“It’s not a made-up illness,” she said. “Stimulants have been used for 25 years now. It’s just too bad some people take advantage of it.”
Adderall, which can be swallowed, sniffed, smoked or injected, typically has a calming effect in people with ADHD, but poses major health risks and side effects for those without ADHD.
The amphetamines cause increased alertness, excitement and blood pressure. The release of dopamine induces a sense of euphoria that can last several hours, longer than the 15- to 30-minute high of cocaine. The increased brain activity can cause insomnia, anxiety, loss of appetite, agitation, increased body temperature, hallucinations, convulsions and, in extreme cases, even death.
The FDA blames Adderall use for 25 deaths in children and adults. The FDA also found 54 cases of serious cardiovascular problems, including heart attack, stroke, hypertension, palpitations and arrhythmia associated with the stimulant.
Alexis, daughter of a psychiatrist father and a psychologist mother, got a trial prescription of Adderall at age 15, when she complained of having difficulty focusing in school.
“I really liked how it felt,” she said. “It was something I’d never felt before in my life. My eyes were opened. I could understand things better. I had never read a book on my own before then, but I wanted to learn and read. I didn’t care about anything intellectually until I started taking Adderall.”
While she gained the concentration to read, it didn’t take long for Alexis to lose her sense of humor, her sex drive, her boyfriend and many friends. Everything she did became logical and void of emotion. There was no room left for relationships, she said of her life with Adderall.
“I would pick out things from my carpet,” she said, describing the intense focus that came from taking Adderall. “In my younger years, I’d done some hard drugs, and this stuff is more intense than any of those.”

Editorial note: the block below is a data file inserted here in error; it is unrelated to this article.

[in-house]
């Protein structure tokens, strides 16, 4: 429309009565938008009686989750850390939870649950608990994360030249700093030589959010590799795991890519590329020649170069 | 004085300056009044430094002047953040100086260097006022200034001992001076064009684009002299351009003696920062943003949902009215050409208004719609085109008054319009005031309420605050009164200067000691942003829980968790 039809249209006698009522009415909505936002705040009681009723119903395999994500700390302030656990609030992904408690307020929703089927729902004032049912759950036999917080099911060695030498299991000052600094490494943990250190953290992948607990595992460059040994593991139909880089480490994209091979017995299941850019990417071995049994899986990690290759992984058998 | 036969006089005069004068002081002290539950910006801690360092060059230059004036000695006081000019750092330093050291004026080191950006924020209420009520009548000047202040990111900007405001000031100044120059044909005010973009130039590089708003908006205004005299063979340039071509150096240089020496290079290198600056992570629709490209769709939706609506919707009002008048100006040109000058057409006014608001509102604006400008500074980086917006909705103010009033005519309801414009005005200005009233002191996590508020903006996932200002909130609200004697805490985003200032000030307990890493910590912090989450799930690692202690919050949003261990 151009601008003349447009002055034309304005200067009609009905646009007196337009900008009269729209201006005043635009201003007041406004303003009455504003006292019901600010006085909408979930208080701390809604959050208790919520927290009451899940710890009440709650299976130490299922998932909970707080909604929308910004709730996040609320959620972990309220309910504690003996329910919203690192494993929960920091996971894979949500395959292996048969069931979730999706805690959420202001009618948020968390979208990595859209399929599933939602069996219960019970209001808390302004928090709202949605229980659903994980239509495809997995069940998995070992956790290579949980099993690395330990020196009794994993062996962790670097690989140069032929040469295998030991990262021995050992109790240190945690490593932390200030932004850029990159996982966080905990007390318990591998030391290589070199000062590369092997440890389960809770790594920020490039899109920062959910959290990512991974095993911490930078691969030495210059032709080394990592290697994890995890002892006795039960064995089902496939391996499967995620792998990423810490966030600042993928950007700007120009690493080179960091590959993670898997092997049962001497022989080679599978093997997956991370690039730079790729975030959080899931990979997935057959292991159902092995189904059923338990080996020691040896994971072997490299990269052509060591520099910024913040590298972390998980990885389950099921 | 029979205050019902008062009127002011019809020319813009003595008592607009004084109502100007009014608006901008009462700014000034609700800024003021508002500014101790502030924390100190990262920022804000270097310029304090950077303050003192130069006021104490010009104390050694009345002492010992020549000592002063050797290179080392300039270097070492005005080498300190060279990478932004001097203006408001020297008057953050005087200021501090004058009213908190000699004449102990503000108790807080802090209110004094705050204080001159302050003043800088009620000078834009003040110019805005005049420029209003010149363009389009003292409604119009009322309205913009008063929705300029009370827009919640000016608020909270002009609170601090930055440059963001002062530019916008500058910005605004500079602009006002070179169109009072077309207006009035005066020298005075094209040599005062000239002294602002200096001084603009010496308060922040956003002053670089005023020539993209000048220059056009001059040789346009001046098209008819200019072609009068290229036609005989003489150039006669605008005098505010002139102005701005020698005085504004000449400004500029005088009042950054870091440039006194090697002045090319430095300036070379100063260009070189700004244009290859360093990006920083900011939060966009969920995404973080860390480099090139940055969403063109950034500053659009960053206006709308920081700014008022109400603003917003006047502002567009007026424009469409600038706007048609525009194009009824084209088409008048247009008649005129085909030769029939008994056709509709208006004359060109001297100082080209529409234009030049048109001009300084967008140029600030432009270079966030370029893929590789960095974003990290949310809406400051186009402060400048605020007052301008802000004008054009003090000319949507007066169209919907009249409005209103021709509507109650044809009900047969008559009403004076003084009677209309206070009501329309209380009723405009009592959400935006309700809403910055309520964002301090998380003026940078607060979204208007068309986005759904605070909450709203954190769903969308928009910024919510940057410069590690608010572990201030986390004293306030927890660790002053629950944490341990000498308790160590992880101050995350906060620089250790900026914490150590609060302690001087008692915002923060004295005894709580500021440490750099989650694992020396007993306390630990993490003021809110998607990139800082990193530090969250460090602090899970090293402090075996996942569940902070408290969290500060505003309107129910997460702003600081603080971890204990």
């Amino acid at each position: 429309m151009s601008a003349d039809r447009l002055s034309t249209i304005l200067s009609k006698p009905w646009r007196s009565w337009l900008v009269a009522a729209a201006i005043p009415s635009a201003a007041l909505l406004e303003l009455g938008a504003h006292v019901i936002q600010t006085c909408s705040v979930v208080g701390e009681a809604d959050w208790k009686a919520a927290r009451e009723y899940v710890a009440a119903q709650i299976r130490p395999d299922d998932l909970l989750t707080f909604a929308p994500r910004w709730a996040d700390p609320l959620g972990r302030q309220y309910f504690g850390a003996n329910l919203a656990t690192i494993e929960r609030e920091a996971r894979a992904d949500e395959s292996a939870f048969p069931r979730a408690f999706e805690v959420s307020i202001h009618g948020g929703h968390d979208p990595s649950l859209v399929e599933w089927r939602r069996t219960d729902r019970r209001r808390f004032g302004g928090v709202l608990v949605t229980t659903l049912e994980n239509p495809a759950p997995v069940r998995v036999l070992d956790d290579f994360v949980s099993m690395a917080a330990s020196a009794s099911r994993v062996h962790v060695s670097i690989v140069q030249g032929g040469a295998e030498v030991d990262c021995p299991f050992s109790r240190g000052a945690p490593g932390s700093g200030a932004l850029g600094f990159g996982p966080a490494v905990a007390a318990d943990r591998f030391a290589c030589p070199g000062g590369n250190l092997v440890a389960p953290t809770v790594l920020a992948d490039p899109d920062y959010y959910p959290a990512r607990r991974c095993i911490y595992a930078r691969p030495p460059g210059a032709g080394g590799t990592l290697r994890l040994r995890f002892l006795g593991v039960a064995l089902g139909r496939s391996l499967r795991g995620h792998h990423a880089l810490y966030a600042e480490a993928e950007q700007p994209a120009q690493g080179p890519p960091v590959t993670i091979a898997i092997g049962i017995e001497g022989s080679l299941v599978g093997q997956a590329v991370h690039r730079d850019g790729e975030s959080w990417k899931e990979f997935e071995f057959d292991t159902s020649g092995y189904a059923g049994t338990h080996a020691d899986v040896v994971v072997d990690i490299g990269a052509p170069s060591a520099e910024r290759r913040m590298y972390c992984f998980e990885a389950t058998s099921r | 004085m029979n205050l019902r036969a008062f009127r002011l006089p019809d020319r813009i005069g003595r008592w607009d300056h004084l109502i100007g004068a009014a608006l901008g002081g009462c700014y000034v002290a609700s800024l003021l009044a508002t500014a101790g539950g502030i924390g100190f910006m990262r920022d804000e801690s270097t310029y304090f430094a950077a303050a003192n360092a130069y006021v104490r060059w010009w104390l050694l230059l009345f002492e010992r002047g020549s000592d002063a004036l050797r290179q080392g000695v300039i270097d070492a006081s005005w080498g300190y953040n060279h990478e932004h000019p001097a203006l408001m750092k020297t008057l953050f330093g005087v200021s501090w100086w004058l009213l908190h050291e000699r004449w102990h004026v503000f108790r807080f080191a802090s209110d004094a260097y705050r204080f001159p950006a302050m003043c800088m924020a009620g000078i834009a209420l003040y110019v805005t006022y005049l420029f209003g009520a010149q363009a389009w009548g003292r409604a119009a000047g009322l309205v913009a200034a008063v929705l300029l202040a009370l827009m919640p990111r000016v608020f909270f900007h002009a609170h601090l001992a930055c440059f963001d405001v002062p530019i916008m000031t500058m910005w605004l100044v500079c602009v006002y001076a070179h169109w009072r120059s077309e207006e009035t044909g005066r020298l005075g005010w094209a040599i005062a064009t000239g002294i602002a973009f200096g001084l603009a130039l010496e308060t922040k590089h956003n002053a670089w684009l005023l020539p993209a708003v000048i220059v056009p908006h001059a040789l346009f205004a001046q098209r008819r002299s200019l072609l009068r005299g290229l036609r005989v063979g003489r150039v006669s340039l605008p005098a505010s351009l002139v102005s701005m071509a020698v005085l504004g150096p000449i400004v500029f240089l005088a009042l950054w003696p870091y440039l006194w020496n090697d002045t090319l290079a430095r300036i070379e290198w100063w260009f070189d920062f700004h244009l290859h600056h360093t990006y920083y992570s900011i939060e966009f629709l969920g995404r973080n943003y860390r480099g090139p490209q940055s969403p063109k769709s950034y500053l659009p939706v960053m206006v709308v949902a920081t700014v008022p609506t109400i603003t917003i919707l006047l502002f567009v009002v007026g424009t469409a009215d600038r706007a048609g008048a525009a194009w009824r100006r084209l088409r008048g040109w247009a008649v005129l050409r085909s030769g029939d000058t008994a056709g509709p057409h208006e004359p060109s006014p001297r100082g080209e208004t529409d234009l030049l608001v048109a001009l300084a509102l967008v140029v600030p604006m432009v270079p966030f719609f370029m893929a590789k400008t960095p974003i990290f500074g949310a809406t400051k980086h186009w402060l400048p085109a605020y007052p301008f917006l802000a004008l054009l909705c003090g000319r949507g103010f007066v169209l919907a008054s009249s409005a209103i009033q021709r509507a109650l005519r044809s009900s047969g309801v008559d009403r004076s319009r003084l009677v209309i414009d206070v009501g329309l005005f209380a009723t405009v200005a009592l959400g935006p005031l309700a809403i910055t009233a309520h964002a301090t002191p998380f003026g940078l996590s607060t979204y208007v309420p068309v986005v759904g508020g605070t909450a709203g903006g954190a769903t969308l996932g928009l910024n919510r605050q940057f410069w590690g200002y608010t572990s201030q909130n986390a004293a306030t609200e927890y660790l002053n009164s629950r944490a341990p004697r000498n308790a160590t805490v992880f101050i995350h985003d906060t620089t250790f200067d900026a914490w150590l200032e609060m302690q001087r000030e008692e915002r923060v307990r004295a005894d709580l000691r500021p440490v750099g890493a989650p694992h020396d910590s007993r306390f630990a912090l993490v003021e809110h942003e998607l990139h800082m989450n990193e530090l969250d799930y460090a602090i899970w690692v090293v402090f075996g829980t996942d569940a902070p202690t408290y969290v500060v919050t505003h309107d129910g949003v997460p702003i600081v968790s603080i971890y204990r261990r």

Alexis recalls consuming an entire month’s prescription in a week, wondering how she would make it to the next month without Adderall.
“It was a real addiction,” she said. “I’d call my parents and tell them I got my purse stolen and my Adderall was in it just to get another prescription. I was lying to my parents.” She said she developed insomnia and hit bottom when she went seven days without sleeping.
When she stopped taking it, the five-foot-two-inch sophomore ballooned from 110 to 140 pounds in four months. Although she knew she was doing the right thing for her health, she couldn’t look at herself in the mirror.
“You’re doing something good by getting off, but then you see the negative effects on your body and it’s so depressing,” Alexis said.
It’s been two years since she gave up Adderall and Alexis still has trouble sleeping and experiences mild panic attacks. Despite that, she says she is finally headed in the right direction and will get married this summer.
Being in school is a frustrating reminder of what Adderall cost her.
“I am 23 years old and should have graduated a long time ago and I still have two more years left after this year,” she said. “It sucks, but I feel like I grew so much as a person just through dealing with that.”